Educational psychologists work with children and young people to assess and support their emotional, educational, behavioural and psychological development. They apply psychological theories, models and research to deal with the problems encountered by young people in education, which may involve learning difficulties and social or emotional problems.
They carry out a wide range of tasks with the aim of enhancing children's learning and enabling teachers to become more aware of the social factors affecting teaching and learning. Their work involves making recommendations to schools about ways to improve the mental health of young people, and working closely with teachers and parents to help prevent problems arising.
The National Educational Psychological Service Agency (NEPS) provides psychological services in public and private primary and post-primary schools in Ireland and in related educational centres. Funded by the Department of Education and Skills (DES), NEPS psychologists specialise in working with the school community. They work in partnership with school guidance counsellors, teachers, parents and children in identifying educational needs and offer a range of services aimed at meeting these needs, for example, supporting individual students (through consultation and assessment), special projects and research.
- Assessing students to uncover problems, through consultation with professional colleagues, observation, interview, or use of test materials.
- Diagnosing and clarify problems by discussion, interview and questionnaire.
- Making recommendations as to the most appropriate educational programme to meet the child's needs.
- Working with teachers to help them work with pupils appropriately by advising them regarding teaching style, behaviour management, programme planning.
- Helping schools develop policies such as anti-bullying and critical incident management.
- Providing counselling service for the pupils.
- Helping teachers identify pupils with learning or behavioural difficulties.
- Keeping up-to-date with the literature and best practice in terms of intervention programmes.
- Training others and carrying out research.
Travel: during the working day can be a regular feature.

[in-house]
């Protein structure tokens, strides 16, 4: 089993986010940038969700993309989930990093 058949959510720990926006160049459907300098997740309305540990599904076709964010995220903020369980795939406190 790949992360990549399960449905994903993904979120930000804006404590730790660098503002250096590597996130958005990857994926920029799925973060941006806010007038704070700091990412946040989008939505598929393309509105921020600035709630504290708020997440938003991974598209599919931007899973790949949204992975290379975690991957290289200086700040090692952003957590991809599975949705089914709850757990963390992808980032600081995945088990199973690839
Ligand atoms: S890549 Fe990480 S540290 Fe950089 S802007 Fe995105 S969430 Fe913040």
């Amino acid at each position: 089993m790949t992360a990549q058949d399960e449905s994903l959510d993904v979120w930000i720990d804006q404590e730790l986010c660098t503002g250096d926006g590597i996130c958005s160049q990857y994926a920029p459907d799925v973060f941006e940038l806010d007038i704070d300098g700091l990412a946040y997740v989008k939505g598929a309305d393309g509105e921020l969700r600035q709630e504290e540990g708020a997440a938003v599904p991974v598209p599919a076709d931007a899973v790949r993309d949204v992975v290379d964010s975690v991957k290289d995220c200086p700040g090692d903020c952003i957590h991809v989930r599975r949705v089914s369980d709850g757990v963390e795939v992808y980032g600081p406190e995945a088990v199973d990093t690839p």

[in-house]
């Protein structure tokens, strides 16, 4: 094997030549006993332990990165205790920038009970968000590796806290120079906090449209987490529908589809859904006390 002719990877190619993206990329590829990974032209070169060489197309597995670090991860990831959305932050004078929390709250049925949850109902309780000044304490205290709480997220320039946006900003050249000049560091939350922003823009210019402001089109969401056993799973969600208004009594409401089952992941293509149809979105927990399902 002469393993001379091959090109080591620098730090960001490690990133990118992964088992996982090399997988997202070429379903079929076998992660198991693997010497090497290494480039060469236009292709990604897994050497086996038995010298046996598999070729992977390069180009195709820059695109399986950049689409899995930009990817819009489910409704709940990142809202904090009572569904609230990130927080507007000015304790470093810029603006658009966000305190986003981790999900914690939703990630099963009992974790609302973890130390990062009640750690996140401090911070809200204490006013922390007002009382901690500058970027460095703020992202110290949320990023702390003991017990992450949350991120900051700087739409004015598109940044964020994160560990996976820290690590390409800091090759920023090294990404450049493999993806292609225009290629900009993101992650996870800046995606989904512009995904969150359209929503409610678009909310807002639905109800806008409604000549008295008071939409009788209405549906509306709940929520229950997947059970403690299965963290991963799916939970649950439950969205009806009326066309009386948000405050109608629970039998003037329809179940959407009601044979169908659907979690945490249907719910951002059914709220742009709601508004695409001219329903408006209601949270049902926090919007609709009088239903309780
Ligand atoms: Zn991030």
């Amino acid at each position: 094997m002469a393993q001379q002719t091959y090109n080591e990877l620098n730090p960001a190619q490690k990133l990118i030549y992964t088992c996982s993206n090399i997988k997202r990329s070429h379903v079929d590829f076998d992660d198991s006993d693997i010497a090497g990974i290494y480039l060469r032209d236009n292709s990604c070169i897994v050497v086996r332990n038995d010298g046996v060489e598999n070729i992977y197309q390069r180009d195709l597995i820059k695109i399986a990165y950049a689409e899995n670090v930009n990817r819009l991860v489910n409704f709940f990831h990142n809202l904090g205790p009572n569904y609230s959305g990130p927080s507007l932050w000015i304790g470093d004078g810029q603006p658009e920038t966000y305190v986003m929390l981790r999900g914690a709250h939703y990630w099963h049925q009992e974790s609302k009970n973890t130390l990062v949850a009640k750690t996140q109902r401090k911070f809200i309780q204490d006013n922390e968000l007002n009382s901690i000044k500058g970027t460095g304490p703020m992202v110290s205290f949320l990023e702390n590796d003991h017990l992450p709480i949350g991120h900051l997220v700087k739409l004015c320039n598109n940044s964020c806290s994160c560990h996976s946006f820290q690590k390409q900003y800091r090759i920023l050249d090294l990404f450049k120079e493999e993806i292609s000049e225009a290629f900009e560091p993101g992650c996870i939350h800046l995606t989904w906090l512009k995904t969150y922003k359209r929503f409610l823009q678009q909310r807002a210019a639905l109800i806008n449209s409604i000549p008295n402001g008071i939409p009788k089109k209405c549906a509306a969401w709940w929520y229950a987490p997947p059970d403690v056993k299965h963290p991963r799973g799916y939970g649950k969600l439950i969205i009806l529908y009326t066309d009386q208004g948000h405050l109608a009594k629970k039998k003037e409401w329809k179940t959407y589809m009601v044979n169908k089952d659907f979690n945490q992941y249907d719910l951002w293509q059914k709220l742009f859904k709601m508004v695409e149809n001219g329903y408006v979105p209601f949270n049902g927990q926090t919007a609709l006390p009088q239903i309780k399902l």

Working ours: Mainly office/school hours Monday–Friday, with possibility of extra hours. May involve some evening or weekend work particularly for those in private practice.
Location: mainly in towns or cities throughout the country.
Opportunities for self-employment: possible.
- National Educational Psychological Service (NEPS)
- Health Service Executive (HSE)
- Education and Library Boards (NI)
- Voluntary Agencies
- Academic institutions
- Private practices.
Career development into senior specialist posts, senior management psychologist, principal educational psychologist and regional director.
Opportunities also exist in training, lecturing and in research.
Republic of Ireland: An honours undergraduate degree or a postgraduate conversion course accredited by the Psychological Society of Ireland (PSI) where psychology is the major subject is required. Completion of a recognised postgraduate training programme in educational psychology is then normally necessary.
Psychology is one of the professions listed for statutory registration with the relevant registration board of the Health and Social Care Professionals Council. The title of the profession is protected by law and can only be used by registered practitioners.
Specific degree subjects required
Completion of a recognised postgraduate qualification in educational psychology is essential.
Specific entry requirements
An excellent academic record and appropriate personal qualities (maturity, emotional stability) are required. Relevant experience is normally essential.
Police/Garda clearance is generally required before commencing training.
Tips for applications
Competition is very keen for entry to all postgraduate courses in psychology. You can enhance your chances of achieving a place on a postgraduate programme by achieving a high grade at undergraduate level (minimum 2.1 grade) and obtaining teaching experience or experience working with young people in an educational setting. Working with students with disabilities would also be helpful. However, a teaching qualification is not necessary.
Skills and qualities
- Commitment to helping children and young people overcome learning and behavioural problems.
- Ability to use a logical and objective approach to solving problems.
- Patience and a caring personality combined with the ability to empathise with clients.
- Excellent listening, interpersonal and communication skills.
- Excellent motivational skills.
- Sensitivity, tact and diplomacy combined with ability to build and maintain trusting relationships with young people.
- Confidence in working with people from a wide range of backgrounds.
- Ability to explain complex issues to people with little or no specialist knowledge.
- Excellent observational and analytical skills.
- Ability to produce clear, concise written reports.
- Excellent time management skills.